Water and Sanitation Services: Rural or Urban Haiti First? Huffington Post, June 16, 2017.
Low coverage rates for clean water and sanitation leave Haiti exposed to significant health burdens. According to the latest estimates, 72% of Haiti’s population lack access to improved sanitation facilities and use either shared facilities, other improved facilities, or defecate in the open.
In urban areas, 66% of the population lacks access to improved facilities while in rural areas, 81% of the total population lacks access to improved facilities.
Between 2,000 and 4,500 people die each year from diarrheal disease. And the lack of basic water and sanitation services has contributed to the spread of waterborne diseases, including the cholera outbreak introduced by U.N. peacekeeping troops in 2010.
Better water and sanitation services would make it harder for such diseases to spread. But here, as in every other policy area, Haiti faces options.
Examining competing policy options is the purpose of the Haiti Priorise research project. More than 50 economists have written new research papers studying the costs and benefits of different proposals to improve the nation’s environmental, economic, and social conditions.
Read the complete article.
Mainstreaming citizen feedback on service delivery using ICTs: Findings and lessons from ICT-based feedback surveys on water supply and sanitation services in Indian cities, 2017. Water and Sanitation Program.
As far as possible, demand-side metrics should be aligned with supply-side indicators.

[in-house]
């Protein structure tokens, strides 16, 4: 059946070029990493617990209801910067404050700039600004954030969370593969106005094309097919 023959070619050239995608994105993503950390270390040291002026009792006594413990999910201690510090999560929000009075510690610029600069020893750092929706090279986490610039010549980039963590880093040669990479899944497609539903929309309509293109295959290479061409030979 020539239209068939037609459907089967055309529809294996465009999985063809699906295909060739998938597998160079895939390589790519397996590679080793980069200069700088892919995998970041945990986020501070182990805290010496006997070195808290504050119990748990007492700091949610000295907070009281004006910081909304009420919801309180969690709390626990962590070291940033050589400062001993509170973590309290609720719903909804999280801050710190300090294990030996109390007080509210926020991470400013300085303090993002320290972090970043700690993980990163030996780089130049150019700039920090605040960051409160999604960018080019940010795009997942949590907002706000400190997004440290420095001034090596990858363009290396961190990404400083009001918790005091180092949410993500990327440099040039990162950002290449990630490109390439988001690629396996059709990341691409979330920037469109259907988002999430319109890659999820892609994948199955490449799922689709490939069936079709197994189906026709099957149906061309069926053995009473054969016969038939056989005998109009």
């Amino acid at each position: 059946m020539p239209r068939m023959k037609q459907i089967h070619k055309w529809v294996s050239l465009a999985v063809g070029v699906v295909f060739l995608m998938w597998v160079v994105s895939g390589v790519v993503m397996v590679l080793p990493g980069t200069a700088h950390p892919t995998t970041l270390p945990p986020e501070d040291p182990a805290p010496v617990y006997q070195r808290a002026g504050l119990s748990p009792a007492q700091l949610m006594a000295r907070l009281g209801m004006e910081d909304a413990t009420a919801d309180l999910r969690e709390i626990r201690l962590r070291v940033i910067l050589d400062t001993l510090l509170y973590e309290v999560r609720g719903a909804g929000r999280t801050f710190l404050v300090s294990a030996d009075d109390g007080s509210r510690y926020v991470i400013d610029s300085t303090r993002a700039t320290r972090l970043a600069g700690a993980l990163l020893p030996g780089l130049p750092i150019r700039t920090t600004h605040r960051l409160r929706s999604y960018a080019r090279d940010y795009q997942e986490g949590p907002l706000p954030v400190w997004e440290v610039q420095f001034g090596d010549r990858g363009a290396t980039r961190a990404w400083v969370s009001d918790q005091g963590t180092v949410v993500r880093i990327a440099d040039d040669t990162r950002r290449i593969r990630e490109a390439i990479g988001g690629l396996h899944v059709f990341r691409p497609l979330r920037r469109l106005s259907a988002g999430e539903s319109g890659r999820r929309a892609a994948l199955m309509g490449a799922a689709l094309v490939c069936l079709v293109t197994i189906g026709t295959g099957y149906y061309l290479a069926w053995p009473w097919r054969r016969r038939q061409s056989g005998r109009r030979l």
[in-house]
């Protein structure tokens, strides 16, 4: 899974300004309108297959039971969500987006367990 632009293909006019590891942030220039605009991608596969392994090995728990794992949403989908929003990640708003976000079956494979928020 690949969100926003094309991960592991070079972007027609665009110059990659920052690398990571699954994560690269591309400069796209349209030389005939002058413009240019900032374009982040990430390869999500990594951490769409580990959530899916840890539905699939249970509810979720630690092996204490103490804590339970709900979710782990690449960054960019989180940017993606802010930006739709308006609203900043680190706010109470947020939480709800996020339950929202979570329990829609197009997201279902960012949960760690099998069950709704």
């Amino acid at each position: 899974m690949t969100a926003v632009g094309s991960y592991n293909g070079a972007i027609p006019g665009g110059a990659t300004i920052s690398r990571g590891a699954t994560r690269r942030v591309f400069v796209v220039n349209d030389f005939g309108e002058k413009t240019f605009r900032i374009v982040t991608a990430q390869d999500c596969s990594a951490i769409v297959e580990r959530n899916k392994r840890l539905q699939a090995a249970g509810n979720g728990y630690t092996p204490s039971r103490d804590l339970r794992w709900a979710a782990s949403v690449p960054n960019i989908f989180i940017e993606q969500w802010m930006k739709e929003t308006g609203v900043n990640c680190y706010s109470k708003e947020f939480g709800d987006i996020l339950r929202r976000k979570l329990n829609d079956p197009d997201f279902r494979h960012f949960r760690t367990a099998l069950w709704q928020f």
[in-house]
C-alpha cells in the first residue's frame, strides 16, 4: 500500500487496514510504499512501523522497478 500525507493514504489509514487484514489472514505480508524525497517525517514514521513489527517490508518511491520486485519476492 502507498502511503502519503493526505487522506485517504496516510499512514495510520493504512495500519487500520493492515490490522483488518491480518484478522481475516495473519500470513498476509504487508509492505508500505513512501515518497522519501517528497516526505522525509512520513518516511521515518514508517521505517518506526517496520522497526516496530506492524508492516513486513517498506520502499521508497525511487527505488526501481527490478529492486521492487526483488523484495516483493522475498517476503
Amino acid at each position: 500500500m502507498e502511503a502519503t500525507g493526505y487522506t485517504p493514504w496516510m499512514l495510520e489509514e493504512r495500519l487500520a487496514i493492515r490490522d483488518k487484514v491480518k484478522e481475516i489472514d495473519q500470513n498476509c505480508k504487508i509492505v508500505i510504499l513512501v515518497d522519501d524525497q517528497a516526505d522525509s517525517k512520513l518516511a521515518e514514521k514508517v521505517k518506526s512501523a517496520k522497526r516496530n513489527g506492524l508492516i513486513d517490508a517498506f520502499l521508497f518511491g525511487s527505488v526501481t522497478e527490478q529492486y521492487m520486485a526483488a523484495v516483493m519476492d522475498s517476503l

Aligning the questions asked in citizen surveys with data reported by service providers makes it easier to generate interest among stakeholders who are already familiar with service provider metrics, to track outcomes, strengthen monitoring, and hold service providers to account. Creating a common vocabulary of service metrics from the demand and supply side, helps consumers and their representatives to dialog more effectively with service providers.
ICTs can improve impact by providing credible, transparent, immediately actionable information.
Making all the data accessible to stakeholders helped increase the transparency, and hence credibility, of the data collection process. In contrast to traditional survey methods – which often take months to report, by which time the findings are dated – the system also enabled results to be made available to decision-makers immediately.
Posted in South Asia
USAID’s 40-Year Legacy in Water and Wastewater Meets the Needs of Egypt’s Growing Population. Global Waters, June 13, 2017.
Egypt today is a country in transition. With one of the fastest growing populations in the world — estimates suggest that the population will increase from 93 to 120 million people by 2030 — Egypt’s infrastructure needs to keep pace.
A man turns on the new faucet in his home in Upper Egypt. Photo Credit: Mohamed Abdelwahab for USAID
In both urban and rural areas, population growth has led to an expansion of settlements that strain current water and wastewater systems.
Often, settlements are built over the heavily polluted, unsanitary waterways, posing a public health threat by carrying the risk of waterborne disease.
Since 1978, USAID invested more than $3.5 billion to help bring potable water and sanitation services to more than 25 million Egyptians, directly improving their health and environmental conditions.